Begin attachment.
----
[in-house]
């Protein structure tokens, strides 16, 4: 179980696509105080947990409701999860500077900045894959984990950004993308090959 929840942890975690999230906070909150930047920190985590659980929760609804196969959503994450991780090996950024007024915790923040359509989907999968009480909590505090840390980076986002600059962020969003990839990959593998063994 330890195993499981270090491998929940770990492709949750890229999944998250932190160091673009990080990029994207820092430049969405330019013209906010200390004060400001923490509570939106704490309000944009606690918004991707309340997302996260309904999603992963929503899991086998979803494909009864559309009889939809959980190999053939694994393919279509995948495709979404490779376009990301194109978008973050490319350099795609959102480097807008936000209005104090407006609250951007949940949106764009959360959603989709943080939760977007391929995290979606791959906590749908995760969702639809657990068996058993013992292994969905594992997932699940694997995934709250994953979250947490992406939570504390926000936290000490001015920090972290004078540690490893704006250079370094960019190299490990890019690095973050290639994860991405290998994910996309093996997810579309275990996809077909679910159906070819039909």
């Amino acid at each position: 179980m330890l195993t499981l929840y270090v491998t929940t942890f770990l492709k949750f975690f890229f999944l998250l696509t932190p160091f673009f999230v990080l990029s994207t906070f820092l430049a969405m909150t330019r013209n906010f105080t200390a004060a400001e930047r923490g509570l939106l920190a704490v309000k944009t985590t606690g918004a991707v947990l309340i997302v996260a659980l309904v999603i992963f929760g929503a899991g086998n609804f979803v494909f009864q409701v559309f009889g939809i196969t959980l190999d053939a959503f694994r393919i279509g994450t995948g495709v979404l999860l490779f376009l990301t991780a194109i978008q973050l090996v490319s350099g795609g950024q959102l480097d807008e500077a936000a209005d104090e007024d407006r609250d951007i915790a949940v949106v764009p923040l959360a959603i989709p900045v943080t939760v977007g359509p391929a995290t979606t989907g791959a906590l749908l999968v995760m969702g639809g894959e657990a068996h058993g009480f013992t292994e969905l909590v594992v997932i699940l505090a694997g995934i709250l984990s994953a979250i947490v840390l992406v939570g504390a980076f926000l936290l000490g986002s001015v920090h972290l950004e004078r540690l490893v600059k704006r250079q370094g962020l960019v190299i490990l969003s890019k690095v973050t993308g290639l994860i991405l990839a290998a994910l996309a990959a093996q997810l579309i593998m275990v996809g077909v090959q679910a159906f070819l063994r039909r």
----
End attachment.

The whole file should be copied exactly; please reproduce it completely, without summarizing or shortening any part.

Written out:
[in-house]
């Protein structure tokens, strides 16, 4: 179980696509105080947990409701999860500077900045894959984990950004993308090959 929840942890975690999230906070909150930047920190985590659980929760609804196969959503994450991780090996950024007024915790923040359509989907999968009480909590505090840390980076986002600059962020969003990839990959593998063994 330890195993499981270090491998929940770990492709949750890229999944998250932190160091673009990080990029994207820092430049969405330019013209906010200390004060400001923490509570939106704490309000944009606690918004991707309340997302996260309904999603992963929503899991086998979803494909009864559309009889939809959980190999053939694994393919279509995948495709979404490779376009990301194109978008973050490319350099795609959102480097807008936000209005104090407006609250951007949940949106764009959360959603989709943080939760977007391929995290979606791959906590749908995760969702639809657990068996058993013992292994969905594992997932699940694997995934709250994953979250947490992406939570504390926000936290000490001015920090972290004078540690490893704006250079370094960019190299490990890019690095973050290639994860991405290998994910996309093996997810579309275990996809077909679910159906070819039909």
């Amino acid at each position: 179980m330890l195993t499981l929840y270090v491998t929940t942890f770990l492709k949750f975690f890229f999944l998250l696509t932190p160091f673009f999230v990080l990029s994207t906070f820092l430049a969405m909150t330019r013209n906010f105080t200390a004060a400001e930047r923490g509570l939106l920190a704490v309000k944009t985590t606690g918004a991707v947990l309340i997302v996260a659980l309904v999603i992963f929760g929503a899991g086998n609804f979803v494909f009864q409701v559309f009889g939809i196969t959980l190999d053939a959503f694994r393919i279509g994450t995948g495709v979404l999860l490779f376009l990301t991780a194109i978008q973050l090996v490319s350099g795609g950024q959102l480097d807008e500077a936000a209005d104090e007024d407006r609250d951007i915790a949940v949106v764009p923040l959360a959603i989709p900045v943080t939760v977007g359509p391929a995290t979606t989907g791959a906590l749908l999968v995760m969702g639809g894959e657990a068996h058993g009480f013992t292994e969905l909590v594992v997932i699940l505090a694997g995934i709250l984990s994953a979250i947490v840390l992406v939570g504390a980076f926000l936290l000490g986002s001015v920090h972290l950004e004078r540690l490893v600059k704006r250079q370094g962020l960019v190299i490990l969003s890019k690095v973050t993308g290639l994860i991405l990839a290998a994910l996309a990959a093996q997810l579309i593998m275990v996809g077909v090959q679910a159906f070819l063994r039909r």